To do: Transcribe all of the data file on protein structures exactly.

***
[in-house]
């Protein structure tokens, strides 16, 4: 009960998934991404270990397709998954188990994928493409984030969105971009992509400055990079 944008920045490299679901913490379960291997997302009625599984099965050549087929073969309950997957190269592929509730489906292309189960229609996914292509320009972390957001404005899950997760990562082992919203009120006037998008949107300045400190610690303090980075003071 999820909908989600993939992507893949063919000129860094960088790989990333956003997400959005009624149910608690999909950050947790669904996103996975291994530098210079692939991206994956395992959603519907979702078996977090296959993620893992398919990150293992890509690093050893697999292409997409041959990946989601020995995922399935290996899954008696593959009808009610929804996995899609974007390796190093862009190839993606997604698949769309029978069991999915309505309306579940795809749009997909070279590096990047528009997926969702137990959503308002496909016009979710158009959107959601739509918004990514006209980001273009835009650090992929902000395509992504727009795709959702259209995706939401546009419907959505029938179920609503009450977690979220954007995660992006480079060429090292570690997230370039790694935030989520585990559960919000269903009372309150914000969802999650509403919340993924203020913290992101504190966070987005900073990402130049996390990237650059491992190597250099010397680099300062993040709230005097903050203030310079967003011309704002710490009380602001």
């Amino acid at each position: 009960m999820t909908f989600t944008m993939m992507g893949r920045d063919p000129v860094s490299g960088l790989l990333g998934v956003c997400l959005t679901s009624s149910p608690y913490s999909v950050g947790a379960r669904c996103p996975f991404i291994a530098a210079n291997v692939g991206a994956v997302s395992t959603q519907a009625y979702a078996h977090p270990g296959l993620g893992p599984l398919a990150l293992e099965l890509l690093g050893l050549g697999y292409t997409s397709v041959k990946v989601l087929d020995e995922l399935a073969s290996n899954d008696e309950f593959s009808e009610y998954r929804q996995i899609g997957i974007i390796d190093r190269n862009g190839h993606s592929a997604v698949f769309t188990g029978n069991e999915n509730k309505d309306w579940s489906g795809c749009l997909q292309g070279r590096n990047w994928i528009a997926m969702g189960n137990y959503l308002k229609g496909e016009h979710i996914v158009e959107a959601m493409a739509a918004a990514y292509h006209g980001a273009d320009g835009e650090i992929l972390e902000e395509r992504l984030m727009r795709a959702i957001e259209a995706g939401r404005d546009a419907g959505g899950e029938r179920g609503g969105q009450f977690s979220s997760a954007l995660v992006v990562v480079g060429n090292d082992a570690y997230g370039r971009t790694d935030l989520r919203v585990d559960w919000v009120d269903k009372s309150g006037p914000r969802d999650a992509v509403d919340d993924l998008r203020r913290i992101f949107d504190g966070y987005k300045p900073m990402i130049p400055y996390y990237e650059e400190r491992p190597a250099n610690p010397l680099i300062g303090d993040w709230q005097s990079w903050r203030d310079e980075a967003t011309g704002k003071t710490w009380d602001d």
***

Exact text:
[in-house]
């Protein structure tokens, strides 16, 4: 009960998934991404270990397709998954188990994928493409984030969105971009992509400055990079 944008920045490299679901913490379960291997997302009625599984099965050549087929073969309950997957190269592929509730489906292309189960229609996914292509320009972390957001404005899950997760990562082992919203009120006037998008949107300045400190610690303090980075003071 999820909908989600993939992507893949063919000129860094960088790989990333956003997400959005009624149910608690999909950050947790669904996103996975291994530098210079692939991206994956395992959603519907979702078996977090296959993620893992398919990150293992890509690093050893697999292409997409041959990946989601020995995922399935290996899954008696593959009808009610929804996995899609974007390796190093862009190839993606997604698949769309029978069991999915309505309306579940795809749009997909070279590096990047528009997926969702137990959503308002496909016009979710158009959107959601739509918004990514006209980001273009835009650090992929902000395509992504727009795709959702259209995706939401546009419907959505029938179920609503009450977690979220954007995660992006480079060429090292570690997230370039790694935030989520585990559960919000269903009372309150914000969802999650509403919340993924203020913290992101504190966070987005900073990402130049996390990237650059491992190597250099010397680099300062993040709230005097903050203030310079967003011309704002710490009380602001």
């Amino acid at each position: 009960m999820t909908f989600t944008m993939m992507g893949r920045d063919p000129v860094s490299g960088l790989l990333g998934v956003c997400l959005t679901s009624s149910p608690y913490s999909v950050g947790a379960r669904c996103p996975f991404i291994a530098a210079n291997v692939g991206a994956v997302s395992t959603q519907a009625y979702a078996h977090p270990g296959l993620g893992p599984l398919a990150l293992e099965l890509l690093g050893l050549g697999y292409t997409s397709v041959k990946v989601l087929d020995e995922l399935a073969s290996n899954d008696e309950f593959s009808e009610y998954r929804q996995i899609g997957i974007i390796d190093r190269n862009g190839h993606s592929a997604v698949f769309t188990g029978n069991e999915n509730k309505d309306w579940s489906g795809c749009l997909q292309g070279r590096n990047w994928i528009a997926m969702g189960n137990y959503l308002k229609g496909e016009h979710i996914v158009e959107a959601m493409a739509a918004a990514y292509h006209g980001a273009d320009g835009e650090i992929l972390e902000e395509r992504l984030m727009r795709a959702i957001e259209a995706g939401r404005d546009a419907g959505g899950e029938r179920g609503g969105q009450f977690s979220s997760a954007l995660v992006v990562v480079g060429n090292d082992a570690y997230g370039r971009t790694d935030l989520r919203v585990d559960w919000v009120d269903k009372s309150g006037p914000r969802d999650a992509v509403d919340d993924l998008r203020r913290i992101f949107d504190g966070y987005k300045p900073m990402i130049p400055y996390y990237e650059e400190r491992p190597a250099n610690p010397l680099i300062g303090d993040w709230q005097s990079w903050r203030d310079e980075a967003t011309g704002k003071t710490w009380d602001d």